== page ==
It would have been pretty tedious to code variations in each applications for each terminal: “order entry for vt52”, “order entry for vt100”, “order entry for Wyse 50” and so on.
So I guess, people wrote terminal handling libraries to insulate the actual application coding from whatever terminal was in use. The “curses” library must have arisen from this. Curses defines abstract functions for moving the cursor around. It translates these into the control codes that have to be sent to a specific type of terminal.
On Unix, the library finds out what sort of terminal from an environment variable “TERM” that is set in the login scripts.
Termcap and Terminfo
having worked out what sort of terminal is being dealt with, the program (curses library) has to work out what characters need to be sent to the terminal to cause it to do various useful things such as move the cursor, clear the screen and so on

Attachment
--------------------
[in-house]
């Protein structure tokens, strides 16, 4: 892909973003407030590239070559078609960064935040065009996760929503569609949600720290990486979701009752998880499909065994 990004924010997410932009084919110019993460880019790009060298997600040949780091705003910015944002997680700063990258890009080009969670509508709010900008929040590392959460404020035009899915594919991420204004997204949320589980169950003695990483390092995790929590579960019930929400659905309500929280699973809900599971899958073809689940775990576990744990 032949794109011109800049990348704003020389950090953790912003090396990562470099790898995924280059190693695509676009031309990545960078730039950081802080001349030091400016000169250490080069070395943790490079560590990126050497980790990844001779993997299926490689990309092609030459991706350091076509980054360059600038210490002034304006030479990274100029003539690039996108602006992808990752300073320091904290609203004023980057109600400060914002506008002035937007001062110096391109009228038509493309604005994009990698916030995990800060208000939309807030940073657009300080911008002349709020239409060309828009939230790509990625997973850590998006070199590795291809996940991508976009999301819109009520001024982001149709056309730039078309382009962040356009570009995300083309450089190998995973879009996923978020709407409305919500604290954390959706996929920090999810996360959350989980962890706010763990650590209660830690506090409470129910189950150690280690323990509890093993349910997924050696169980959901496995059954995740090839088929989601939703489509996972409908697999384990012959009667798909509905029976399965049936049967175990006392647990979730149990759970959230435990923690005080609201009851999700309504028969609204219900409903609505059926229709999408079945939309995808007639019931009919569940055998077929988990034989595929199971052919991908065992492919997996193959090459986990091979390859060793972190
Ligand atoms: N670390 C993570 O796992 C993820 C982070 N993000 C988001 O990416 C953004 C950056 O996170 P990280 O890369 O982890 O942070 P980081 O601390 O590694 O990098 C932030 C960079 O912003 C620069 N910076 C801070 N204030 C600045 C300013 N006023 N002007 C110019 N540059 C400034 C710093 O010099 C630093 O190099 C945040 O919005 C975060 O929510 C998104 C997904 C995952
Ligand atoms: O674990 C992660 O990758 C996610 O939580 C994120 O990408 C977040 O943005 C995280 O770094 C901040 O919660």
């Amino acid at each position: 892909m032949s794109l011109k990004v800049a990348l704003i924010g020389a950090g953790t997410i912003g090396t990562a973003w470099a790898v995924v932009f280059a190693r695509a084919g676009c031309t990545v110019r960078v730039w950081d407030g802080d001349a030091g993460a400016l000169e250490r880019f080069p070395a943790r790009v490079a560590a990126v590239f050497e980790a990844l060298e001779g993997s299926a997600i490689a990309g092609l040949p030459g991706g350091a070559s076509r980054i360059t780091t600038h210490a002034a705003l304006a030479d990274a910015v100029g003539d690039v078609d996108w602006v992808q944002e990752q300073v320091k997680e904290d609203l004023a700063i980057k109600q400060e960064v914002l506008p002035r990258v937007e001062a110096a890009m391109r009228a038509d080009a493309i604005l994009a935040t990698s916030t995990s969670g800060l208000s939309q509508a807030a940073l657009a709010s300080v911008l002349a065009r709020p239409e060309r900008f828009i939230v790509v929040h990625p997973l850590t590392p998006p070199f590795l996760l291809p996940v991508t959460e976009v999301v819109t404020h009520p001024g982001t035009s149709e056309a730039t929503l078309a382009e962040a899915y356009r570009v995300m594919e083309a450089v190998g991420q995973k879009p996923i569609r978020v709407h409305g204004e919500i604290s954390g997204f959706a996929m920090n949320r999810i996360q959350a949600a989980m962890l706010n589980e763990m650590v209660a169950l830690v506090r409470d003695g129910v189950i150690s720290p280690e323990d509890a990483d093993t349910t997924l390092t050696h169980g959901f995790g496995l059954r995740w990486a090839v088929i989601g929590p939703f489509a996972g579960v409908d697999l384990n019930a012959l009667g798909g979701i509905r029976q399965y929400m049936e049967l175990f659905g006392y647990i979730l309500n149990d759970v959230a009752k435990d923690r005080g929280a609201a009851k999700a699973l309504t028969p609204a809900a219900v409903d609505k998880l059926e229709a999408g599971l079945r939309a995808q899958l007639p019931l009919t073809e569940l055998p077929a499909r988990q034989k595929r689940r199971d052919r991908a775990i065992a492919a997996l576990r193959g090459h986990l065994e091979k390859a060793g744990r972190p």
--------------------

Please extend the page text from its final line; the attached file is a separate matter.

The termcap database was invented to provide a list of terminals giving, for each terminal, a list of control codes. This meant that terminal functions had to be given abstract “capability names” such as “so” for Begin Standout Mode (e.g. reverse video).
The termcap database was one text file. This became large and unwieldy. It was superceded by the terminfo database. This has one file per terminal organised in a directory hierarchy. terminfo files are binary, not text. terminfo uses different capability names which are longer (and so marginally more mnemonic)
The O’Reilly book “Termcap and Terminfo” is a good source of information on this subject.